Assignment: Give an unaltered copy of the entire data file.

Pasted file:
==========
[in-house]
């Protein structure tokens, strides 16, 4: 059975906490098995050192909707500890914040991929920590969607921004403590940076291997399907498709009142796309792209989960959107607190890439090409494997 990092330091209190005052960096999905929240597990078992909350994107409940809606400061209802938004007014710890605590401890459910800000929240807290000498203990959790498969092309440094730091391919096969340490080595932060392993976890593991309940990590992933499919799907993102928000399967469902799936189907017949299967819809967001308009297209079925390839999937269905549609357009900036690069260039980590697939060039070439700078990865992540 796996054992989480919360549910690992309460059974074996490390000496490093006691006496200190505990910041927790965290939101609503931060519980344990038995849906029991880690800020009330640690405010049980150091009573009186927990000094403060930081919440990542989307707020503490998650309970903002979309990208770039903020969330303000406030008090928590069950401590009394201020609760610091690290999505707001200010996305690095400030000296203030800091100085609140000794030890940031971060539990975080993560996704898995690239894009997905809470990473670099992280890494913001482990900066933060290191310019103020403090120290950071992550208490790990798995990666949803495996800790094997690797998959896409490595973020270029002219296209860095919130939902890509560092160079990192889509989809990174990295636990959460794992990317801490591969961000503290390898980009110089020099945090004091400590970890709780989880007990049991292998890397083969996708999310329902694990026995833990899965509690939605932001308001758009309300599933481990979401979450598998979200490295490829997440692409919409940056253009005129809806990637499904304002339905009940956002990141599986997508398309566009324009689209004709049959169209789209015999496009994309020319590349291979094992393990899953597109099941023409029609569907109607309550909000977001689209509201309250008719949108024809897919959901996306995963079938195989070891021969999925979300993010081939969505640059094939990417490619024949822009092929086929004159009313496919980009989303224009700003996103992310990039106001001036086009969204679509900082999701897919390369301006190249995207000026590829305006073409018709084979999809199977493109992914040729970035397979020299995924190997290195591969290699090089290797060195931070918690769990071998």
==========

[in-house]
């Protein structure tokens, strides 16, 4: 059975906490098995050192909707500890914040991929920590969607921004403590940076291997399907498709009142796309792209989960959107607190890439090409494997 990092330091209190005052960096999905929240597990078992909350994107409940809606400061209802938004007014710890605590401890459910800000929240807290000498203990959790498969092309440094730091391919096969340490080595932060392993976890593991309940990590992933499919799907993102928000399967469902799936189907017949299967819809967001308009297209079925390839999937269905549609357009900036690069260039980590697939060039070439700078990865992540 796996054992989480919360549910690992309460059974074996490390000496490093006691006496200190505990910041927790965290939101609503931060519980344990038995849906029991880690800020009330640690405010049980150091009573009186927990000094403060930081919440990542989307707020503490998650309970903002979309990208770039903020969330303000406030008090928590069950401590009394201020609760610091690290999505707001200010996305690095400030000296203030800091100085609140000794030890940031971060539990975080993560996704898995690239894009997905809470990473670099992280890494913001482990900066933060290191310019103020403090120290950071992550208490790990798995990666949803495996800790094997690797998959896409490595973020270029002219296209860095919130939902890509560092160079990192889509989809990174990295636990959460794992990317801490591969961000503290390898980009110089020099945090004091400590970890709780989880007990049991292998890397083969996708999310329902694990026995833990899965509690939605932001308001758009309300599933481990979401979450598998979200490295490829997440692409919409940056253009005129809806990637499904304002339905009940956002990141599986997508398309566009324009689209004709049959169209789209015999496009994309020319590349291979094992393990899953597109099941023409029609569907109607309550909000977001689209509201309250008719949108024809897919959901996306995963079938195989070891021969999925979300993010081939969505640059094939990417490619024949822009092929086929004159009313496919980009989303224009700003996103992310990039106001001036086009969204679509900082999701897919390369301006190249995207000026590829305006073409018709084979999809199977493109992914040729970035397979020299995924190997290195591969290699090089290797060195931070918690769990071998």